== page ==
Morocco jumpstarts genre pix

30 low-budget films planned over next 15 months

CASABLANCA, Morocco — For several years, the North African film scene has been pretty quiet. Morocco, which has several award-winning helmers and has provided locations for big pics like “Alexander,” has been the most influential of the region’s territories.

Morocco looks ready to solidify that lead with a new institutive to make 30 low-budget films over the next 15 months.

Morocco produces eight to 10 state-backed pics a year, and local directors Nabil Ayouch, Faouzi Bensaidi, Hassan Benjelloun and Ismail Ferroukhi have drawn attention on the fest scene. Some local pics, like Hakim Noury’s “She’s Diabetic, Hyper-Tense and Refuses to Die,” top Moroccan B.O.

Now helmer Ayouch (“Ali Zaoua”) is teaming with pubcaster RTM, under prexy Faical Laraichi, to launch a diverse slate of genre films.

The Arabic- or Berber-lingo, $120,000 titles include Morocco’s first martial arts pics, chillers, musicals and historical epics, plus cop thrillers, actioners, laffers and social dramas.

Original music will include Moroccan rap. Pics’ directors are little-known: Brahim Chkiri, who’ll oversee three first-timers — short filmmaker Yassine Fennane, commercials director Hicham Lasri and TF1 journo Hicham Ayouch. Shoots last 12-15 days.

Tapping coin from the Communications Ministry, RTM is putting up 65% of budgets, video-to-35mm transfer and marketing support. Ayouch’s Ali n’ Prods. and Belgian investors complete financing.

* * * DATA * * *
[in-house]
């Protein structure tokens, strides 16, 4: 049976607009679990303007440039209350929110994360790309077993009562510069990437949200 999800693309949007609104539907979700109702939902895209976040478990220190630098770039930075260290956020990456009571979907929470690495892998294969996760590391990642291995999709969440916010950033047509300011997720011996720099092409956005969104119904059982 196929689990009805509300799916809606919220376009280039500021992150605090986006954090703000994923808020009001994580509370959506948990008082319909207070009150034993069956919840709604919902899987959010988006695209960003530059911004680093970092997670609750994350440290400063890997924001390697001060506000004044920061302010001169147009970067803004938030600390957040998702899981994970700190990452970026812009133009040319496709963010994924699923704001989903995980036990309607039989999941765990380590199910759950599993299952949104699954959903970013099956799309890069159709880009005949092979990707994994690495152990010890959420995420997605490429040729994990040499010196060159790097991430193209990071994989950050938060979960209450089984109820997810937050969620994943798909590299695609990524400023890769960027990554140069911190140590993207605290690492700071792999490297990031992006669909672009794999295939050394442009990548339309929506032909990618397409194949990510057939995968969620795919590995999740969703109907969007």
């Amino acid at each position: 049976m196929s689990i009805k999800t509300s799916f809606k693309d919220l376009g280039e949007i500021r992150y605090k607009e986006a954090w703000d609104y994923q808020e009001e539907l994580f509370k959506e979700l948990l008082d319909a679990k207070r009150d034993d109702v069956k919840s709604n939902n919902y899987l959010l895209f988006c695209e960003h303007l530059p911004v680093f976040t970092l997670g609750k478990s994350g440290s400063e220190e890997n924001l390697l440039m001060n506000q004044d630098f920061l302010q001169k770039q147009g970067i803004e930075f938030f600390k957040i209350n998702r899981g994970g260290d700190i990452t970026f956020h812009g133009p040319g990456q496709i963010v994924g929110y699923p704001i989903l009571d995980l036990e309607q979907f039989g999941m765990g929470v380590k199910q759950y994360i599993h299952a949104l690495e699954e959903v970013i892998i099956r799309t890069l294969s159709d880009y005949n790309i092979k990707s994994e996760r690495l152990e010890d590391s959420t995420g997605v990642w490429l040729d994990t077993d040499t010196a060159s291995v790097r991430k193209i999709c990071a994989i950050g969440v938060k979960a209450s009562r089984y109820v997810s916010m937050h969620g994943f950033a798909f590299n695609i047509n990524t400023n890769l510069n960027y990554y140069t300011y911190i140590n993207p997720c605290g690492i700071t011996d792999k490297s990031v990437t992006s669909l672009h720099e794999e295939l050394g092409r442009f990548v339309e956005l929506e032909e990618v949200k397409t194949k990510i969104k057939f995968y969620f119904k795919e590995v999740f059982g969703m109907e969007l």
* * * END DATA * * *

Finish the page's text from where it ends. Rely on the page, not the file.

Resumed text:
About a quarter of the films will go theatrical, says Ayouch; the rest to DVD and TV. Three Chkiri-directed titles are in post: cop drama “Le magistrat,” about a judge’s kidnapping; a farce, “Wesh,” where a man traps his hand in a drain grid; and a chiller “Tiwerga,” which melds a “Ring”-like ghoul with Moroccan genie traditions.

The project’s size is groundbreaking for the region, which struggles to produce a handful of films a year. Tunisia, battered by piracy and satellite TV, manages three to four films a year. Exhausted by a civil war, Algeria fares no better.

Ayouch’s slate might not make much headway with the festival crowd, which prized his earlier pics.

But, says Ayouch, “We can’t build a people’s identity only with arthouse films. We aim to reach mass audiences,” above all Morocco’s youth.

Tapping young demos presents a challenge worldwide. In Morocco, it takes on added urgency and a vaster scale, as 50% of the population is under 20.

The unemployment rate is high, and there’s a danger of a huge wedge being driven between Morocco’s educated upper classes and its disaffected youth, feeding Islamic fundamentalism.

Young Moroccans are hungry for entertainment, for which they mostly look abroad.

“Walk in Morocco’s streets and you’ll hear children singing songs from Bollywood musicals. That’s sad,” says Ayouch.

For Laraichi, “If we don’t know what young, poor urban Moroccans are doing, dreaming, thinking, 10 years from now we’ll be completely divorced from their culture.”

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